Shipwrecks, Burning Churches, and Why It’s Okay

This has been a very momentous week. Momentous not in great memories, but in events.

Take this past Monday, for example. April 15th. At 2:20 a.m., 116 years ago, the great steam-liner Titanic slipped beneath the waves of the icy Atlantic, sending 1,503 people to a watery grave.

At 7 p.m., April 15th, 2019, the famous historical landmark, the Notre Dame Cathedral, went up in flames, destroying a centuries-old church which was the most popular example of Medieval Gothic architecture.

Destruction. Loss. And yet, while my sympathy goes to the French people who have lost a symbol of their country, it isn’t the end. There is something–that even the Catholics lamenting that this tragedy happened during Holy Week–that most people, media included, have missed in all of this.

In Isaiah 40:8, it says “The grass withereth, the flower fades, but the word of our God endureth forever.” This means that even though the world falls to pieces around us, God’s promises still remain and He is still with us. This loss includes ships, buildings, people, history, everything. But that doesn’t change the fact that God is sovereign over all and that He is still reigning, regardless of how many medieval churches succumb to the fires of destruction.

Easter is just around the corner, the time of year when we celebrate together the death and resurrection of a man who lived over two thousand years ago. Of course, He’s not just any man. He’s the creator of the universe who died in our place so that we could have eternal life. He died the death of a common criminal during the Roman Empire, the most humiliating and painful death they could invent: crucifixion. What do you think His followers felt when they saw who they believed to be the Messiah die at the hands of their enemies? Pretty hopeless, right? Do you think they would have really cared at that moment if a synagogue up in Galilee burned down? (Please don’t take offense at this, I’m going more into that in just a second.)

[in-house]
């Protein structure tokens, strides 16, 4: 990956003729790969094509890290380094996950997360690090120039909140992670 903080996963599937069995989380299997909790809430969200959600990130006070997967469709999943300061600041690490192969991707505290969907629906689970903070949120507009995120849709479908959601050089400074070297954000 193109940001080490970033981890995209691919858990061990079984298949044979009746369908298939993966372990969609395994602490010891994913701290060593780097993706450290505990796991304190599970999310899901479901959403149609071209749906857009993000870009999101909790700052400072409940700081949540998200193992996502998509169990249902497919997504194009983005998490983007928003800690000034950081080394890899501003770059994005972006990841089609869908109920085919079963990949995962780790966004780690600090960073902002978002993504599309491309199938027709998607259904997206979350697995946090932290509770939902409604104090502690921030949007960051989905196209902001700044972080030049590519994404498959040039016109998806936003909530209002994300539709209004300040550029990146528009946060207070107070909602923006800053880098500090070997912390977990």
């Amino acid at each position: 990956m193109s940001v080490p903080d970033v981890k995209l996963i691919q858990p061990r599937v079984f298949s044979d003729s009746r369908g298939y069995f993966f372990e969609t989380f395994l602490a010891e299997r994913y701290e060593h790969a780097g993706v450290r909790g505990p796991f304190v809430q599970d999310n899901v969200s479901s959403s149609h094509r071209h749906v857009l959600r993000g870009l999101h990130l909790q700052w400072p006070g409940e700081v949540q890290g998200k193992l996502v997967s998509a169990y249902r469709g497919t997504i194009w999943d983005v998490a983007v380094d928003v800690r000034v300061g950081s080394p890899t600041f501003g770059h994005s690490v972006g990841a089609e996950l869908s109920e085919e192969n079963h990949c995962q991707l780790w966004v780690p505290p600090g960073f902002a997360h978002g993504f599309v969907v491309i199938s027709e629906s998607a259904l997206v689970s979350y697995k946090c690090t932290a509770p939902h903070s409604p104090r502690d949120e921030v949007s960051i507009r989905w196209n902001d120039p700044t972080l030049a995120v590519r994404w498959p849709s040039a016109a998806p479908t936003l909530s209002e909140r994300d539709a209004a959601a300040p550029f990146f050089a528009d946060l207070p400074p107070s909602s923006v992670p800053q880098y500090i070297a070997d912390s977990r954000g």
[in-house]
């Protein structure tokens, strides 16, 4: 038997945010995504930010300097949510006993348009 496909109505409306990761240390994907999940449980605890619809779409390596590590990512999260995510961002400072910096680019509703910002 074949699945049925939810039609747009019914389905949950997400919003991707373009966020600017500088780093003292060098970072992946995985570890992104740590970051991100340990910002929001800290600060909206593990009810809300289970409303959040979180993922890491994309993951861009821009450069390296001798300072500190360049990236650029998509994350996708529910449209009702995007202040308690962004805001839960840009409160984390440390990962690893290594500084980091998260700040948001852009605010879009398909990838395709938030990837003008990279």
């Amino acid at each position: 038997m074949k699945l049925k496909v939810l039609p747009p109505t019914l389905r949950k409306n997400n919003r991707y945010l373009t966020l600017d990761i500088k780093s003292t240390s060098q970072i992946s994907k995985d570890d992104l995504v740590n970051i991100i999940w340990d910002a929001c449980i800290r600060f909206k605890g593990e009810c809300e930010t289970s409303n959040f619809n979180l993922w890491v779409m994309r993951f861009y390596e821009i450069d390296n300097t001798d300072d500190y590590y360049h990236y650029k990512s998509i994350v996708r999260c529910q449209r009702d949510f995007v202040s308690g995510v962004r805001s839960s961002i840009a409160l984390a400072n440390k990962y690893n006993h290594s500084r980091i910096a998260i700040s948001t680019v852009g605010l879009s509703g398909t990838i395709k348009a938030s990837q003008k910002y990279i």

But the point is, the story doesn’t end there. It doesn’t end there for them and it doesn’t end there for us either.

Christ rose again from the dead. No one else has ever done so and no one ever will. Christ lives again, reigning in glory with His Father and one day He will come to take us home.

On that day, the fact that Notre Dame is little more than a smoking ruin won’t even matter to us. Why? Because, it’s–historical worth aside–just a building made of stones and glass and lead. It was a church, a building designed specifically for Christians to come and worship their Risen Saviour all through the year, but especially at Easter. Just because it’s destroyed doesn’t change the fact that Christ is Risen.

That cathedral is destroyed, even if there are plans to rebuild it.

But Christ isn’t destroyed. He defeated Death and lives again–and that’s why we have hope!

Easter is just a few days away. Celebrate with joy that our Saviour reigns–for He is LORD over all, including old medieval churches.

~~~

Song of this week is another one of my recordings, this one shared in light of coming Easter. This arrangement was actually a lot of fun to create and I still pick it up and mess around with it sometimes. For those of you who don’t know, part of it is from Franz Liszt’s Via Crucis, or the Way of the CrossO Sacred Head Now Wounded with Liszt’s Via Crucis I hope you enjoy!

~~~

This review of the week is of The Fourth Piper by my friend and beta-reader, Bri.

A Bit About the Author:

Tweeter109 is an aspiring young author who loves fantasy and historical fiction. Her favorite authors include J.R.R. Tolkien and Stephen Lawhead. When not working on her fantasy retelling, she enjoys reviewing and beta-reading books. Plus, she’s doing a fantastic job beta-reading my novel, Dìlseachd – A Forgotten Crown.